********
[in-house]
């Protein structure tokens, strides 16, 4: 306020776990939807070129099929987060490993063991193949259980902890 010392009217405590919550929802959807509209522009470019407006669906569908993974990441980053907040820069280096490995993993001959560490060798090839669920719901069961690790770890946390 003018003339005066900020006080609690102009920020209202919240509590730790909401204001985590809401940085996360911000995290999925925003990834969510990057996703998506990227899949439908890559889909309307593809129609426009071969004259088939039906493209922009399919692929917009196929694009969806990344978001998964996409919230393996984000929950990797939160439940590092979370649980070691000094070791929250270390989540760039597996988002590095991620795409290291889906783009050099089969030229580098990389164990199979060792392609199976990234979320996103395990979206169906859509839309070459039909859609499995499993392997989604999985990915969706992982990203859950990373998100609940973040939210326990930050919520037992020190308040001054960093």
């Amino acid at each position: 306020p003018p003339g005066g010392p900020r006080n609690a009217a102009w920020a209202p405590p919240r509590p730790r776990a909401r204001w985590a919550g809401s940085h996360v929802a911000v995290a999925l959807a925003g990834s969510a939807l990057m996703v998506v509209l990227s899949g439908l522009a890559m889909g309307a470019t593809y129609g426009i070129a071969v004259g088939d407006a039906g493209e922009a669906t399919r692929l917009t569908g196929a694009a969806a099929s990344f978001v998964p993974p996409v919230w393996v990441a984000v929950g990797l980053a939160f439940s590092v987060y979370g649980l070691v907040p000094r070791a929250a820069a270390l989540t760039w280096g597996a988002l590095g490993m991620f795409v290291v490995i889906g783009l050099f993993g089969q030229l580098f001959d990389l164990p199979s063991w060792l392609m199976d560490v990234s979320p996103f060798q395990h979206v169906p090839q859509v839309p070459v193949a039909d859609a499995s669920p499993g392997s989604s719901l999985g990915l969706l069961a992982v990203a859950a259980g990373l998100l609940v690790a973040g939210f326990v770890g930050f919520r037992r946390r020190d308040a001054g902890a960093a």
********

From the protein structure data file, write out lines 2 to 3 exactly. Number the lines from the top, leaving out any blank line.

């Protein structure tokens, strides 16, 4: 306020776990939807070129099929987060490993063991193949259980902890 010392009217405590919550929802959807509209522009470019407006669906569908993974990441980053907040820069280096490995993993001959560490060798090839669920719901069961690790770890946390 003018003339005066900020006080609690102009920020209202919240509590730790909401204001985590809401940085996360911000995290999925925003990834969510990057996703998506990227899949439908890559889909309307593809129609426009071969004259088939039906493209922009399919692929917009196929694009969806990344978001998964996409919230393996984000929950990797939160439940590092979370649980070691000094070791929250270390989540760039597996988002590095991620795409290291889906783009050099089969030229580098990389164990199979060792392609199976990234979320996103395990979206169906859509839309070459039909859609499995499993392997989604999985990915969706992982990203859950990373998100609940973040939210326990930050919520037992020190308040001054960093």
């Amino acid at each position: 306020p003018p003339g005066g010392p900020r006080n609690a009217a102009w920020a209202p405590p919240r509590p730790r776990a909401r204001w985590a919550g809401s940085h996360v929802a911000v995290a999925l959807a925003g990834s969510a939807l990057m996703v998506v509209l990227s899949g439908l522009a890559m889909g309307a470019t593809y129609g426009i070129a071969v004259g088939d407006a039906g493209e922009a669906t399919r692929l917009t569908g196929a694009a969806a099929s990344f978001v998964p993974p996409v919230w393996v990441a984000v929950g990797l980053a939160f439940s590092v987060y979370g649980l070691v907040p000094r070791a929250a820069a270390l989540t760039w280096g597996a988002l590095g490993m991620f795409v290291v490995i889906g783009l050099f993993g089969q030229l580098f001959d990389l164990p199979s063991w060792l392609m199976d560490v990234s979320p996103f060798q395990h979206v169906p090839q859509v839309p070459v193949a039909d859609a499995s669920p499993g392997s989604s719901l999985g990915l969706l069961a992982v990203a859950a259980g990373l998100l609940v690790a973040g939210f326990v770890g930050f919520r037992r946390r020190d308040a001054g902890a960093a």